anonymous asked:

Also consider Steve heaving about Peggy being impaled. Or Steve with Peggy's blood literally on his hands.

“Oh God. God. Peggy, don’t move, alright?”

Peggy trying to smile at Steve, even though she’s effing impaled. “Calm down, darling. Always…always so dramatic.”

Later, after she’s patched up in bed with Steve hovering over her. “You will tell no one that you carried me out of that place. It’ll get out and be adapted for that wretched radio show, and then I’ll be listening to Betty Carver telling Cap how she’s sorry, if she’d just screamed a little louder, gotten his attention a little faster…”

Steve holding her as tight and close as he can without hurting her, shaking his head at her priorities. 


It was good knowing you Junpei


Life for Alexander Gordon of Greenmount in the Darling Downs changed on 15th August 1914. On that day, his son Leslie, a 23 year old road works contractor, enlisted for service with the 2nd Light Horse Regiment and was shipped off soon after to France on the HMAT A15 Star of England.

Leslie was followed by his older brother Harvey, 26, who enlisted later that month. Then brother Norman, 19, enlisted on the 1st of September 1914; 18 year old Huntley joined up in April 1915; brother Douglas, 19, enlisted on the 21st September 1915, only to be joined a day later by the last of the Gordon brothers, Kenneth, who had just turned 19 years old.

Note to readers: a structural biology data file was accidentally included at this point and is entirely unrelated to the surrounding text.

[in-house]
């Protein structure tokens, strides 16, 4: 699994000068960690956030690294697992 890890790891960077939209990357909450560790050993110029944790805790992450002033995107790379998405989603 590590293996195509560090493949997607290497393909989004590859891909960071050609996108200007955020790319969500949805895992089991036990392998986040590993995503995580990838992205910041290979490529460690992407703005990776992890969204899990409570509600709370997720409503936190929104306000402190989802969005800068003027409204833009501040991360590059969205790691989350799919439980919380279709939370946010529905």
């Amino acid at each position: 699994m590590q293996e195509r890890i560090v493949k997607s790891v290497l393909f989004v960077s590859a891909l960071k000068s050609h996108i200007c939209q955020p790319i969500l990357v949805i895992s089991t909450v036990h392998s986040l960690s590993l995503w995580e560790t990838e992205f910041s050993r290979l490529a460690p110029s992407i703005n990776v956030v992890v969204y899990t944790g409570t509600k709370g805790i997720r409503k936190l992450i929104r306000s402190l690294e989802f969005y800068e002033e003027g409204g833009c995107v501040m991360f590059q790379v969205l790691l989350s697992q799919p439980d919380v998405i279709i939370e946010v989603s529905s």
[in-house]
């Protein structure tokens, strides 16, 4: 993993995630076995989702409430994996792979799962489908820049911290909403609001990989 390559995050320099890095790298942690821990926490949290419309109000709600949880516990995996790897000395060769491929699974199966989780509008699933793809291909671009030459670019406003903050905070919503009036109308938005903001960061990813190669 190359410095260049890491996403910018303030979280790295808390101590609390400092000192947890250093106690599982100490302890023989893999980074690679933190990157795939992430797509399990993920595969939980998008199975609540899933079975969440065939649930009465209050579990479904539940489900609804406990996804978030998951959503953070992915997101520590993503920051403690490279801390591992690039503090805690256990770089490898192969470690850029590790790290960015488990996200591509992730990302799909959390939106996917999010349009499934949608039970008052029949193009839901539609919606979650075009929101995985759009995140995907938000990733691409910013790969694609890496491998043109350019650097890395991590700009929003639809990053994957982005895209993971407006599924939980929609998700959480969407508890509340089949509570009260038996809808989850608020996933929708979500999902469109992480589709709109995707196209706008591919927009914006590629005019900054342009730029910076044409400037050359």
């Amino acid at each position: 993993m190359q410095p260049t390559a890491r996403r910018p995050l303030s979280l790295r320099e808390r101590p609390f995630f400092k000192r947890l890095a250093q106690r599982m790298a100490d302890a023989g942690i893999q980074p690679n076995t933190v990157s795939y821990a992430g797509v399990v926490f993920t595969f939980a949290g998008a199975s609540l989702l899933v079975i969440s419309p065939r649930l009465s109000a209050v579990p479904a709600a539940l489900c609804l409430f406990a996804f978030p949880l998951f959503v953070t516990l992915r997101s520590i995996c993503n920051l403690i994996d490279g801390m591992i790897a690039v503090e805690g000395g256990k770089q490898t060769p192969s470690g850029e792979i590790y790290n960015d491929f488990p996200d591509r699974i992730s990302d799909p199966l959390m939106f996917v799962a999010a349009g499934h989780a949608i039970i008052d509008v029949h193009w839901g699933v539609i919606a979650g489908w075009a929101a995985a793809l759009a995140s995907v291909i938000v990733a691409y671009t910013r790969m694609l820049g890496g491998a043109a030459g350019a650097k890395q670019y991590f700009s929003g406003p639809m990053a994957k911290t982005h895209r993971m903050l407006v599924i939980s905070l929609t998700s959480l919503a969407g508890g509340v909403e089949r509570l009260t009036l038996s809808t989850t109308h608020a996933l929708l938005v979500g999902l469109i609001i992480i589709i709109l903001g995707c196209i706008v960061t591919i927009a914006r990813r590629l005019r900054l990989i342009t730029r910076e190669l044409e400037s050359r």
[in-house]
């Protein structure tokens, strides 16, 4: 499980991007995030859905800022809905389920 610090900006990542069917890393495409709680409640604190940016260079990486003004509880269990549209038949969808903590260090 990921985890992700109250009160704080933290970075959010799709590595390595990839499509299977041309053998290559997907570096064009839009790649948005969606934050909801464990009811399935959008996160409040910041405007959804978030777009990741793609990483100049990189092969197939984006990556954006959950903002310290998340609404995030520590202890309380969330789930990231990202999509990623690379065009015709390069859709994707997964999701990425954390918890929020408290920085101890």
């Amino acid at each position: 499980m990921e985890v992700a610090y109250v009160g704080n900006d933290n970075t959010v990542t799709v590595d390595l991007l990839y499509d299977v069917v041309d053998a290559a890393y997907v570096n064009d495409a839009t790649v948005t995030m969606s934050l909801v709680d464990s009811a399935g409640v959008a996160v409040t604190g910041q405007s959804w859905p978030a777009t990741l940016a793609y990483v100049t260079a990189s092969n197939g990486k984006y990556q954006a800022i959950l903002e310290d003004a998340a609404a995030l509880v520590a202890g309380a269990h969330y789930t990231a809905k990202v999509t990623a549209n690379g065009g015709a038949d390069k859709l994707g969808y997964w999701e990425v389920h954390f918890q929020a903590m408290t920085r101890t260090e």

The six brothers enjoyed the spectrum of what military life has to offer. Leslie obtained the Commemorative Anzac Medal; Kenneth went on to serve in WW2; and Norman rounded out the experiences with a service record in Egypt of gambling, disobedience and a hospital visit for V.D.

The Great War is littered with stories of siblings lost to warfare. 2800 sets of Australian brothers perished between 1915 and 1918 at Gallipoli, Palestine and on the Western Front.

More surprisingly, in this case, is that all six of the brothers Gordon survived WW1 and were shipped home. Imagine the atmosphere at the Gordon home when all the brothers reunited under the same roof after the trauma of warfare.

The Queenslander - 23 October 1915